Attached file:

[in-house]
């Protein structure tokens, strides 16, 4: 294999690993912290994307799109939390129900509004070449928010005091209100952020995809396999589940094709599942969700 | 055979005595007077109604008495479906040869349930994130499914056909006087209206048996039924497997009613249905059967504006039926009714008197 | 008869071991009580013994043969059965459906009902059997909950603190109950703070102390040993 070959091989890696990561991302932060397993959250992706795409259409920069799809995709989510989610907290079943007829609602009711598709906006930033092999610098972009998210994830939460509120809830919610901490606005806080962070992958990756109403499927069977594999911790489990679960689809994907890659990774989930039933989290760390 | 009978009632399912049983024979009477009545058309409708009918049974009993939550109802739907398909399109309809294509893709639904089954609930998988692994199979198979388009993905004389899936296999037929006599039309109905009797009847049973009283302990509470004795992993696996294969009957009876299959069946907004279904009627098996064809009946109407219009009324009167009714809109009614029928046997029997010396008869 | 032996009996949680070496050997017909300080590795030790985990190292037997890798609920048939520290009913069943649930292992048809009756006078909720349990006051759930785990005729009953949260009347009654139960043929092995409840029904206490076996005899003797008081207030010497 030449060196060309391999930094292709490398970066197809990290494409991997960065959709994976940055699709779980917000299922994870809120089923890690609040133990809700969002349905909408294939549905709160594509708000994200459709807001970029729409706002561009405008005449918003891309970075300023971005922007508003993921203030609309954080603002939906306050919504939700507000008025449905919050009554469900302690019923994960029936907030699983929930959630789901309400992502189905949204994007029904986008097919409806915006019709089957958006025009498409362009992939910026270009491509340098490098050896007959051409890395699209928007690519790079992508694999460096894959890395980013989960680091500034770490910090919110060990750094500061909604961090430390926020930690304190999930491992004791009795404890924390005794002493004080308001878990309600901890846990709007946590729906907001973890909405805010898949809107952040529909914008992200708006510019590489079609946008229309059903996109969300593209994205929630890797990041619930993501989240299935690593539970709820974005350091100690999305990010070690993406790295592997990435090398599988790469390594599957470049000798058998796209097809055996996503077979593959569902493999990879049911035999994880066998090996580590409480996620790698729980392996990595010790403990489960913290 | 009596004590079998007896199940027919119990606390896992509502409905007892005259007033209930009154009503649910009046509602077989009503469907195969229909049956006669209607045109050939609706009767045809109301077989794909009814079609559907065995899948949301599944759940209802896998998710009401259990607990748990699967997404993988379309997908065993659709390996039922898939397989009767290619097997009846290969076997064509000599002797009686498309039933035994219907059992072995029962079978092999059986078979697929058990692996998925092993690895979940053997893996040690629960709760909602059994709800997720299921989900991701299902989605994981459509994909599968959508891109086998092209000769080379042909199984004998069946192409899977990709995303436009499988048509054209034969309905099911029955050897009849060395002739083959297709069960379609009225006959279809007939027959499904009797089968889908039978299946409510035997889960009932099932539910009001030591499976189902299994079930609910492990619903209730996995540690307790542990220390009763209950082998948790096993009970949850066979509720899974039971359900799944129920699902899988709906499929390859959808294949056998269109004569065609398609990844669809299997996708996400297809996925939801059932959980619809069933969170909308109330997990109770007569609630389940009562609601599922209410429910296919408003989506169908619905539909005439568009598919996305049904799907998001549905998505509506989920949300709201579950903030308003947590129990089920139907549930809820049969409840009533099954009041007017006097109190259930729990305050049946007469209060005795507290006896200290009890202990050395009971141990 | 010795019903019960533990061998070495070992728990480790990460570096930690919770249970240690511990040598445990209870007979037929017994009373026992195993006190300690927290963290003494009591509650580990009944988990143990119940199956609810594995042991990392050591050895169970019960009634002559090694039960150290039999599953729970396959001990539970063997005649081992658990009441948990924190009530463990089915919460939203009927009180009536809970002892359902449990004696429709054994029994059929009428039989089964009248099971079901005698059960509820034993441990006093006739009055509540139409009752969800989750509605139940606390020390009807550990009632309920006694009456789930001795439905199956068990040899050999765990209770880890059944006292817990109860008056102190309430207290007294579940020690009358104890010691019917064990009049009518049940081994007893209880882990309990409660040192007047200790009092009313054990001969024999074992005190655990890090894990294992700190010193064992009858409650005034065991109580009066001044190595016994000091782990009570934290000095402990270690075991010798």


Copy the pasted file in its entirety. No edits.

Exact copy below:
[in-house]
């Protein structure tokens, strides 16, 4: 294999690993912290994307799109939390129900509004070449928010005091209100952020995809396999589940094709599942969700 | 055979005595007077109604008495479906040869349930994130499914056909006087209206048996039924497997009613249905059967504006039926009714008197 | 008869071991009580013994043969059965459906009902059997909950603190109950703070102390040993 070959091989890696990561991302932060397993959250992706795409259409920069799809995709989510989610907290079943007829609602009711598709906006930033092999610098972009998210994830939460509120809830919610901490606005806080962070992958990756109403499927069977594999911790489990679960689809994907890659990774989930039933989290760390 | 009978009632399912049983024979009477009545058309409708009918049974009993939550109802739907398909399109309809294509893709639904089954609930998988692994199979198979388009993905004389899936296999037929006599039309109905009797009847049973009283302990509470004795992993696996294969009957009876299959069946907004279904009627098996064809009946109407219009009324009167009714809109009614029928046997029997010396008869 | 032996009996949680070496050997017909300080590795030790985990190292037997890798609920048939520290009913069943649930292992048809009756006078909720349990006051759930785990005729009953949260009347009654139960043929092995409840029904206490076996005899003797008081207030010497 030449060196060309391999930094292709490398970066197809990290494409991997960065959709994976940055699709779980917000299922994870809120089923890690609040133990809700969002349905909408294939549905709160594509708000994200459709807001970029729409706002561009405008005449918003891309970075300023971005922007508003993921203030609309954080603002939906306050919504939700507000008025449905919050009554469900302690019923994960029936907030699983929930959630789901309400992502189905949204994007029904986008097919409806915006019709089957958006025009498409362009992939910026270009491509340098490098050896007959051409890395699209928007690519790079992508694999460096894959890395980013989960680091500034770490910090919110060990750094500061909604961090430390926020930690304190999930491992004791009795404890924390005794002493004080308001878990309600901890846990709007946590729906907001973890909405805010898949809107952040529909914008992200708006510019590489079609946008229309059903996109969300593209994205929630890797990041619930993501989240299935690593539970709820974005350091100690999305990010070690993406790295592997990435090398599988790469390594599957470049000798058998796209097809055996996503077979593959569902493999990879049911035999994880066998090996580590409480996620790698729980392996990595010790403990489960913290 | 009596004590079998007896199940027919119990606390896992509502409905007892005259007033209930009154009503649910009046509602077989009503469907195969229909049956006669209607045109050939609706009767045809109301077989794909009814079609559907065995899948949301599944759940209802896998998710009401259990607990748990699967997404993988379309997908065993659709390996039922898939397989009767290619097997009846290969076997064509000599002797009686498309039933035994219907059992072995029962079978092999059986078979697929058990692996998925092993690895979940053997893996040690629960709760909602059994709800997720299921989900991701299902989605994981459509994909599968959508891109086998092209000769080379042909199984004998069946192409899977990709995303436009499988048509054209034969309905099911029955050897009849060395002739083959297709069960379609009225006959279809007939027959499904009797089968889908039978299946409510035997889960009932099932539910009001030591499976189902299994079930609910492990619903209730996995540690307790542990220390009763209950082998948790096993009970949850066979509720899974039971359900799944129920699902899988709906499929390859959808294949056998269109004569065609398609990844669809299997996708996400297809996925939801059932959980619809069933969170909308109330997990109770007569609630389940009562609601599922209410429910296919408003989506169908619905539909005439568009598919996305049904799907998001549905998505509506989920949300709201579950903030308003947590129990089920139907549930809820049969409840009533099954009041007017006097109190259930729990305050049946007469209060005795507290006896200290009890202990050395009971141990 | 010795019903019960533990061998070495070992728990480790990460570096930690919770249970240690511990040598445990209870007979037929017994009373026992195993006190300690927290963290003494009591509650580990009944988990143990119940199956609810594995042991990392050591050895169970019960009634002559090694039960150290039999599953729970396959001990539970063997005649081992658990009441948990924190009530463990089915919460939203009927009180009536809970002892359902449990004696429709054994029994059929009428039989089964009248099971079901005698059960509820034993441990006093006739009055509540139409009752969800989750509605139940606390020390009807550990009632309920006694009456789930001795439905199956068990040899050999765990209770880890059944006292817990109860008056102190309430207290007294579940020690009358104890010691019917064990009049009518049940081994007893209880882990309990409660040192007047200790009092009313054990001969024999074992005190655990890090894990294992700190010193064992009858409650005034065991109580009066001044190595016994000091782990009570934290000095402990270690075991010798």